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Vestiaire Collective Eyes International Expansion After $45 Million Funding Round

French investment bank Bpifrance and CEO Max Bittner led the financing, enabling the Paris-based social luxury resale platform to enter new markets and invest in tech.
Source: Courtesy
  • Cathaleen Chen

NEW YORK, United States — Investors can't seem to get enough of the resale business.

Vestiaire Collective, a Paris-based social commerce platform, completed a €40 million ($45 million) round of financing led by Bpifrance and Chief Executive Max Bittner on Thursday, citing plans to launch new technology and expand to markets in Asia and the Middle East. The Vestiaire platform allows users to not only buy and sell items but also communicate with one another — a feature that differentiates it from other leading vintage luxury services.

So far, Vestiaire Collective has raised €149 million ($167 million) in funding. Its current shareholders include Eurazeo, Vitruvian Partners, Idinvest Partners and Balderton Capital, which all participated in the latest round. Vestiaire is only latest reseller to raise capital for expansion, following The RealReal's IPO filing earlier this month and Neiman Marcus' acquisition of a minority stake in Fashionphile in April.

"We see our role as educating and expanding the resale ecosystem, and connecting the right buyers with the right sellers," said Bittner, who became Chief Executive of Vestiaire in January 2019, replacing Co-founder Sébastien Fabre.

Previously, Bittner was the founder of Lazada Group, a major e-commerce company in Southeast Asia. As Vestiaire’s new chief executive, he was tapped to lead its international development with a focus on Asia. So far, progress has been promising: in the second quarter, gross merchandise volume in the region grew by 140 percent, the company said.

With its new funding, Vestiaire will invest in features that allow its users to engage better with one another on the mobile app, Bittner said. Already, customers can ask one another questions about listings and negotiate pricing. Additional capital will enable further community-building functions as well as a significantly increase the company’s tech and data teams. So far, about 70 percent of Vestiaire’s sales are through the mobile app.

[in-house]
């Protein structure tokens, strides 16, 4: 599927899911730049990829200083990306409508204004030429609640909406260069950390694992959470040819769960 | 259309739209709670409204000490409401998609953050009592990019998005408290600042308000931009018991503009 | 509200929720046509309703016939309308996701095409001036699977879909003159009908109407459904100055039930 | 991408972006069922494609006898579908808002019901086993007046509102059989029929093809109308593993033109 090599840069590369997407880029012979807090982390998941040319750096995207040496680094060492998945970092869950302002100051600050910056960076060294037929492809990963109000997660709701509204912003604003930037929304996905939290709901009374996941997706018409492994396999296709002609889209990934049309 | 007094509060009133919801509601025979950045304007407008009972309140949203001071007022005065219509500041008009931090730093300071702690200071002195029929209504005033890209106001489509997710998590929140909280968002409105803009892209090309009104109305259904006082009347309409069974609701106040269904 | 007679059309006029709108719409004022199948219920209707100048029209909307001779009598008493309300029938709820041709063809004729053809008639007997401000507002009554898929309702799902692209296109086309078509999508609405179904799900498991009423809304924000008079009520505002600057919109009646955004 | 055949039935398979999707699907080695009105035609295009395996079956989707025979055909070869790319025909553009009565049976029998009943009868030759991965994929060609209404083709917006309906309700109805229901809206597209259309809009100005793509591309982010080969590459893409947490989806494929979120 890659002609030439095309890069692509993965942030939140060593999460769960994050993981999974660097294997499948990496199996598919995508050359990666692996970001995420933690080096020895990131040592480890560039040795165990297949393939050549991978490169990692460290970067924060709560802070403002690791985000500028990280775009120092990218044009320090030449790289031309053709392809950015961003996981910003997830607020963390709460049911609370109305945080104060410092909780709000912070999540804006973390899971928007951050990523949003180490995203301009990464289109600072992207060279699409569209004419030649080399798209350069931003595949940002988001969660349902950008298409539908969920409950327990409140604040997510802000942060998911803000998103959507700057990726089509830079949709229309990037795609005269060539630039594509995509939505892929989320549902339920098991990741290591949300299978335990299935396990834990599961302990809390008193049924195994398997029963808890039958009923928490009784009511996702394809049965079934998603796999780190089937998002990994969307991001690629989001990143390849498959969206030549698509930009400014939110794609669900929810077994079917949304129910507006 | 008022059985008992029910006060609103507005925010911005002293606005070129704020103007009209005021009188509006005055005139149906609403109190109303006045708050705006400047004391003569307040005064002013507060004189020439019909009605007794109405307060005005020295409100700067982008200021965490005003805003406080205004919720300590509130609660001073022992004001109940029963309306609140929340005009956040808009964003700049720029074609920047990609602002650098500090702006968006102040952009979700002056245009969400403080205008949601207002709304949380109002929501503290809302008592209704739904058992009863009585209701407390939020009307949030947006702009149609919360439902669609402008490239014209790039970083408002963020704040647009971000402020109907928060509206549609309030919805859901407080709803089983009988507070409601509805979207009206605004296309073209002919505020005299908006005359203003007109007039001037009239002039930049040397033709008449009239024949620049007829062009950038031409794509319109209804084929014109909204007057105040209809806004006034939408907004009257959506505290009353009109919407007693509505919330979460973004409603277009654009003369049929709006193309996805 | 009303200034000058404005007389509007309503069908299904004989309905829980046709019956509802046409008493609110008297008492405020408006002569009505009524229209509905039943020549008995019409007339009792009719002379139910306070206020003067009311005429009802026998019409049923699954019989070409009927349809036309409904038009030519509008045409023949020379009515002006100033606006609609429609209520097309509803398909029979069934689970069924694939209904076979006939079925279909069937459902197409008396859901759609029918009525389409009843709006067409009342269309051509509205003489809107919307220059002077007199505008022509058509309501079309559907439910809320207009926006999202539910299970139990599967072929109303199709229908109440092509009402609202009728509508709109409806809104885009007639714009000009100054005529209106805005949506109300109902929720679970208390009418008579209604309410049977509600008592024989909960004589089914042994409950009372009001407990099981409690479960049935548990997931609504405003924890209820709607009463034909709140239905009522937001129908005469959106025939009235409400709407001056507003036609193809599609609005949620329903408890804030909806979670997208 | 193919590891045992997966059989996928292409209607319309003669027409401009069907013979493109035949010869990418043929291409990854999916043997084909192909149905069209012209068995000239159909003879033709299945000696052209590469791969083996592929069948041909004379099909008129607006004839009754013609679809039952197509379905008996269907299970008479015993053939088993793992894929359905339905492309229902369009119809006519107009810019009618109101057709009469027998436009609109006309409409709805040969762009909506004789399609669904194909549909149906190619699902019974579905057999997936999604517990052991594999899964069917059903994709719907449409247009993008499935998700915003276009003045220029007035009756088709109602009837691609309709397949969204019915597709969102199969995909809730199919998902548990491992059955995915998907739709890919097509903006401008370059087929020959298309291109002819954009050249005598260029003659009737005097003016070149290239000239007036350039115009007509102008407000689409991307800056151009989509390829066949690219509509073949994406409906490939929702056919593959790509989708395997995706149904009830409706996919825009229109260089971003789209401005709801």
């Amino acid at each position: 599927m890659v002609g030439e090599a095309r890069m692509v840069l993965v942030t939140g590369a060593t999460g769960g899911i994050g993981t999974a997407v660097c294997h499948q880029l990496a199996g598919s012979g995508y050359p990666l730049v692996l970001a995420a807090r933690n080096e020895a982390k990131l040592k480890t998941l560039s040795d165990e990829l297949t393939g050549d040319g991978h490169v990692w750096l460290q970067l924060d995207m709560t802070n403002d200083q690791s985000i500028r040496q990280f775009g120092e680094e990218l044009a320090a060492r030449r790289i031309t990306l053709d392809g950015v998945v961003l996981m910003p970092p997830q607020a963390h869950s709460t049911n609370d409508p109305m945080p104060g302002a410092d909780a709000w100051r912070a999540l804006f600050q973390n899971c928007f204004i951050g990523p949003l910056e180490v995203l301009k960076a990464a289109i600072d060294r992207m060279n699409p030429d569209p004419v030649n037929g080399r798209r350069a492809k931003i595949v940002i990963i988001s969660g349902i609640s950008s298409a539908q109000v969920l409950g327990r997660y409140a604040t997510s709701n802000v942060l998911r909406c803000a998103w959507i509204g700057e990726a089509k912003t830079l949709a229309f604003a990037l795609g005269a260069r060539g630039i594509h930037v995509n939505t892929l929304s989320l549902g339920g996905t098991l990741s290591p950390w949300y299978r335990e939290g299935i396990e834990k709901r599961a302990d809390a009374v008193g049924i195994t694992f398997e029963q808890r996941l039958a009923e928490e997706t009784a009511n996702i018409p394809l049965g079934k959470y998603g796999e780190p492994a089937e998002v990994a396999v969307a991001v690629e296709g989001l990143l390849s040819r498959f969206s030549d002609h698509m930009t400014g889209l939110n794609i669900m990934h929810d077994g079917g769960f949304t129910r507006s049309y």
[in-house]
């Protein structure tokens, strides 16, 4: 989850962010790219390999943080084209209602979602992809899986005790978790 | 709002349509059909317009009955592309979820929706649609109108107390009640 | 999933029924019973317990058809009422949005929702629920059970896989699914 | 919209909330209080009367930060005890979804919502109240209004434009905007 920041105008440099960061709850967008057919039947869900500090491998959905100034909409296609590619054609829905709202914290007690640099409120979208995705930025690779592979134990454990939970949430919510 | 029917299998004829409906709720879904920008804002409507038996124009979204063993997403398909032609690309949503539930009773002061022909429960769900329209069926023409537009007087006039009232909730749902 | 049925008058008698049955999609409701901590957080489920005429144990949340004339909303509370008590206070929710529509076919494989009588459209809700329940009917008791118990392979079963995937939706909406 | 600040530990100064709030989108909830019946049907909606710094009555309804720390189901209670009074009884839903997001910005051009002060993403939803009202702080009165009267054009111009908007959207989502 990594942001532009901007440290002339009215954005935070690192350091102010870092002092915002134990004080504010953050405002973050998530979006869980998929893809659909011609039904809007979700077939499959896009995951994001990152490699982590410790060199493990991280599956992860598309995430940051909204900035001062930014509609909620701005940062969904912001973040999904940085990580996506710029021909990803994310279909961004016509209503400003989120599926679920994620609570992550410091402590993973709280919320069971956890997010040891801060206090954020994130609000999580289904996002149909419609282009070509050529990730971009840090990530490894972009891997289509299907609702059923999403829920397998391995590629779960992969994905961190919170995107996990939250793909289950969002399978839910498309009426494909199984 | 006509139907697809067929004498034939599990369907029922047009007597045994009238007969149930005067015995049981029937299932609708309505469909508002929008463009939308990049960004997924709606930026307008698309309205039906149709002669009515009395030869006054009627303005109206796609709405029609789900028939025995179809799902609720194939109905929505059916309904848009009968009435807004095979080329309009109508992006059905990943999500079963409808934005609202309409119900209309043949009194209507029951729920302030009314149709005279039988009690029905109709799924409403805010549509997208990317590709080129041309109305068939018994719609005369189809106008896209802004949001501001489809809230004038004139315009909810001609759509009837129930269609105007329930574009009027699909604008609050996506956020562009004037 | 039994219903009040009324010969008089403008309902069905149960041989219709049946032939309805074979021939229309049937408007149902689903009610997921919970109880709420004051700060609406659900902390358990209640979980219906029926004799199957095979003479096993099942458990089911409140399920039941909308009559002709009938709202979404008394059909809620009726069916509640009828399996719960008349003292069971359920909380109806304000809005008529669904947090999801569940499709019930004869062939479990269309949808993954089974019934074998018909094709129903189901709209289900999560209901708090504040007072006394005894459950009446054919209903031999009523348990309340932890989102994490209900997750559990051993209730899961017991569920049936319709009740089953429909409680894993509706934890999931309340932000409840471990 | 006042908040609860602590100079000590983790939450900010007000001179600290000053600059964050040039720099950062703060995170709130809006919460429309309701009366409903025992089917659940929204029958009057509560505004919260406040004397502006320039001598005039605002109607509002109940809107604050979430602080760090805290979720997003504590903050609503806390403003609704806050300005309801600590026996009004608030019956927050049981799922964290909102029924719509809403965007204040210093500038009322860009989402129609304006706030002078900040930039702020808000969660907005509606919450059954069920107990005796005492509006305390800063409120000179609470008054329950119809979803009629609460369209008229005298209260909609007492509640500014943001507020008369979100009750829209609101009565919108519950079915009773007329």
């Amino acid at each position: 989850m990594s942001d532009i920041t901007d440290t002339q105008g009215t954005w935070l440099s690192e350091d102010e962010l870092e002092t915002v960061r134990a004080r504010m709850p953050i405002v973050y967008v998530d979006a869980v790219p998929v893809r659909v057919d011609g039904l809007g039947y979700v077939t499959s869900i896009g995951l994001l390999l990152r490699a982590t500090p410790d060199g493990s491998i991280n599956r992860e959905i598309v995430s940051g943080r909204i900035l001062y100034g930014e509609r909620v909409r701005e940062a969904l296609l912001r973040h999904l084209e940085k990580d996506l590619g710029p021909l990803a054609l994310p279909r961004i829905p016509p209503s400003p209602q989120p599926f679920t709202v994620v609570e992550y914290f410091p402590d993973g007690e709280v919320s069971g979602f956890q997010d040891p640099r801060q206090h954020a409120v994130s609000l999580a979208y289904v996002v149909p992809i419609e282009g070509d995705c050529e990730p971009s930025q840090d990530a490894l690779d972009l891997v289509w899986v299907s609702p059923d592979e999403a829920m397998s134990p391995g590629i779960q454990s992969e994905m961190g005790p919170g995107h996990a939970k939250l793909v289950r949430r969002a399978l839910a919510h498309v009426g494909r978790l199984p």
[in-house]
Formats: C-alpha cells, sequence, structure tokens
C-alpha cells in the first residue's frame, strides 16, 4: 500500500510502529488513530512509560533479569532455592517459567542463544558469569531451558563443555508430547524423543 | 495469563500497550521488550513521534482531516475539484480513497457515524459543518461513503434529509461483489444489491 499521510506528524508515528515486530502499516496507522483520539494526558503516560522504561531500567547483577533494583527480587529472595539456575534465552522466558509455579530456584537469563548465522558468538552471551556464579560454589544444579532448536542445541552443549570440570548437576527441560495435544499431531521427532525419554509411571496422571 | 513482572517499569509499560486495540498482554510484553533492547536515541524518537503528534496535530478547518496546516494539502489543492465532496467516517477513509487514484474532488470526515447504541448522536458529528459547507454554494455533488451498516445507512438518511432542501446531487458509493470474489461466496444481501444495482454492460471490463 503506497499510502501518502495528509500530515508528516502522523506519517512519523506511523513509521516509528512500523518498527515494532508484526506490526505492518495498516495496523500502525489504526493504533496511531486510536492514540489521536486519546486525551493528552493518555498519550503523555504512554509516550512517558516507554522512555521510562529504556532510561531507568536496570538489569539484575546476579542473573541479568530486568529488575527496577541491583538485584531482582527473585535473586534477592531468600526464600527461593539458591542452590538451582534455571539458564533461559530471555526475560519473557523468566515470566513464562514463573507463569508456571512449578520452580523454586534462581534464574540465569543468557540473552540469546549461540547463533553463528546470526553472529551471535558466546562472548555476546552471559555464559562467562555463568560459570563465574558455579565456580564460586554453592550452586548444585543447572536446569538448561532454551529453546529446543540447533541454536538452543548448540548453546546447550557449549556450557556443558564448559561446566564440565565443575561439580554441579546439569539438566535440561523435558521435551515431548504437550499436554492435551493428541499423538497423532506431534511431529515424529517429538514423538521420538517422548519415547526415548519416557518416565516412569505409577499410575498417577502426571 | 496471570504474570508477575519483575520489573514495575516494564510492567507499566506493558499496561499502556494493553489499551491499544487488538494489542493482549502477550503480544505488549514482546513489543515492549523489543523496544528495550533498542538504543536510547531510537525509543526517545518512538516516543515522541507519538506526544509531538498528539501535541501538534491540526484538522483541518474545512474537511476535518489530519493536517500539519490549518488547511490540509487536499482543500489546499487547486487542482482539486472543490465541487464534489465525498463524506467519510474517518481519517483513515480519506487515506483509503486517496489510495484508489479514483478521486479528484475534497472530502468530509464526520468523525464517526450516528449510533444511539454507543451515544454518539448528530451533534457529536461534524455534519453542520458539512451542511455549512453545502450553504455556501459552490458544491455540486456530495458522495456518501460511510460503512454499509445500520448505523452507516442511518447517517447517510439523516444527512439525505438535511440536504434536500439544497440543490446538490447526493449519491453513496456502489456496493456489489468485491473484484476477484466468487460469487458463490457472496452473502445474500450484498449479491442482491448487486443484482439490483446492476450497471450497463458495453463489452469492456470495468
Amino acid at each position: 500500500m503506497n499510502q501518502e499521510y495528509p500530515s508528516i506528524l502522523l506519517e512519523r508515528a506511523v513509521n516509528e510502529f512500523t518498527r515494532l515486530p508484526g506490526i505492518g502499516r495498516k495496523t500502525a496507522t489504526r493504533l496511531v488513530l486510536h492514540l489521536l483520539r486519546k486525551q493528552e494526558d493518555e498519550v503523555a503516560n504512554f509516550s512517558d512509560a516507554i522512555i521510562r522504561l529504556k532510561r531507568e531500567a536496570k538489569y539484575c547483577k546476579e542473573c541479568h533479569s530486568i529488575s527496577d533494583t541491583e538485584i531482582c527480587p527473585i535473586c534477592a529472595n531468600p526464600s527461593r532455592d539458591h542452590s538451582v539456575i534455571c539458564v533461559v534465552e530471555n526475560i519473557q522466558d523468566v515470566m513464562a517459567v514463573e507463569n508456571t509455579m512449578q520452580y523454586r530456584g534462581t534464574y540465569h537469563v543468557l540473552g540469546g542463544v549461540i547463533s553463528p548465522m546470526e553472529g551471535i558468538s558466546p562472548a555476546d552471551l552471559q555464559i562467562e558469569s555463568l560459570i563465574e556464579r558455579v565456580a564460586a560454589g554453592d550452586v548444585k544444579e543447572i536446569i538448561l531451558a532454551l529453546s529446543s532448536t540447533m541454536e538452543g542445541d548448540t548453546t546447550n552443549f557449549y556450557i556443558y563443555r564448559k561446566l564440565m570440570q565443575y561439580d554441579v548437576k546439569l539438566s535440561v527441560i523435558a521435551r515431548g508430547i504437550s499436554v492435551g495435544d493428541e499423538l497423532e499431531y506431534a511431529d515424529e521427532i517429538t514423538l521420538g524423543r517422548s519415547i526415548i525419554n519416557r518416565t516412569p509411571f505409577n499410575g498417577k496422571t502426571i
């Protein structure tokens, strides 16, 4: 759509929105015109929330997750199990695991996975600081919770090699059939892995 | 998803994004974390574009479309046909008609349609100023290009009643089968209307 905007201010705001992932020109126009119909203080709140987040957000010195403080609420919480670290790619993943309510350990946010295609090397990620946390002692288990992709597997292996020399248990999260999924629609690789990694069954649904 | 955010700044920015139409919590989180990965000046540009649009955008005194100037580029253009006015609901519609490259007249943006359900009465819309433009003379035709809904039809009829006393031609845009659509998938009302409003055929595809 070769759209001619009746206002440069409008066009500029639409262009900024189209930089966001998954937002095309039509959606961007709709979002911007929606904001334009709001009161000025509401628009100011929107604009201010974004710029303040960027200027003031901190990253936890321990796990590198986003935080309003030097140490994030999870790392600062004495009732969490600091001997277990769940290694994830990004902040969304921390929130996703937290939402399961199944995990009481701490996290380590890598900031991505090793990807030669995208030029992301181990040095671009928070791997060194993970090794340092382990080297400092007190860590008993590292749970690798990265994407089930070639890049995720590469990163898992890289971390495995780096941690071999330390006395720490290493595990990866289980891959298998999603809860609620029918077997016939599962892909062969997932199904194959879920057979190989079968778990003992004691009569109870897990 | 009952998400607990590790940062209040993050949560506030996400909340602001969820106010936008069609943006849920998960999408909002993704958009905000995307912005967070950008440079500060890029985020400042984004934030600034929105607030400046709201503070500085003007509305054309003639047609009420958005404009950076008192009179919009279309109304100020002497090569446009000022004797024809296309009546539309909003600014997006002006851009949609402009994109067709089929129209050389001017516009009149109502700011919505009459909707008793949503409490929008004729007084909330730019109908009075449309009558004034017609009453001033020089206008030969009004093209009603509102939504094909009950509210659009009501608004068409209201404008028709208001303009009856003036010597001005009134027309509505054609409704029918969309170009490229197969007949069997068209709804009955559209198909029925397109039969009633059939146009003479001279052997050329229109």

Since Bittner came to office, the company has hired 120 new employees, and plans on further increasing the headcount, which now totals 370 full-time staff members, over the course of 2019. He chose to personally invest in the business — a somewhat unorthodox move — to underscore his confidence in the category, and Vestiaire itself.

"I not only believe in the the huge potential of the resale market and its importance in making consumer behaviour more sustainable, but in Vestiaire’s continuing role as a pioneer of the industry," he said.

The resale market is slated to reach $51 billion by 2023, and has seen exceptional momentum in recent months. Online consignment platform The RealReal filed for an initial public offering earlier this month, hoping to raise $285 million on the Nasdaq stock exchange for a valuation of $1.57 billion. Meanwhile, handbag reseller Rebag raised $25 million in a Series C funding in February with plans to open 30 stores in the US.

Millennials have largely fuelled the emergence of resale, erasing the stigma of second-hand fashion while embracing its lower prices and environmentally conscious supply chain.

“On one hand, there’s the economic component around younger consumers who are looking for aspirational brands, while on the other, there’s a pervasive level of consciousness on the impact of the fashion industry,” said retail consultant Doug Stephens.

Even retailers are getting in the resale game. In addition to Neiman Marcus, Farfetch announced its own pilot program that allows users to trade in their worn items for store credit.

“I think anyone in the fashion industry has got to look at the meteoric growth of the resale market right now and say, ‘We’ve got to be getting something out of that,’” Stephens added.

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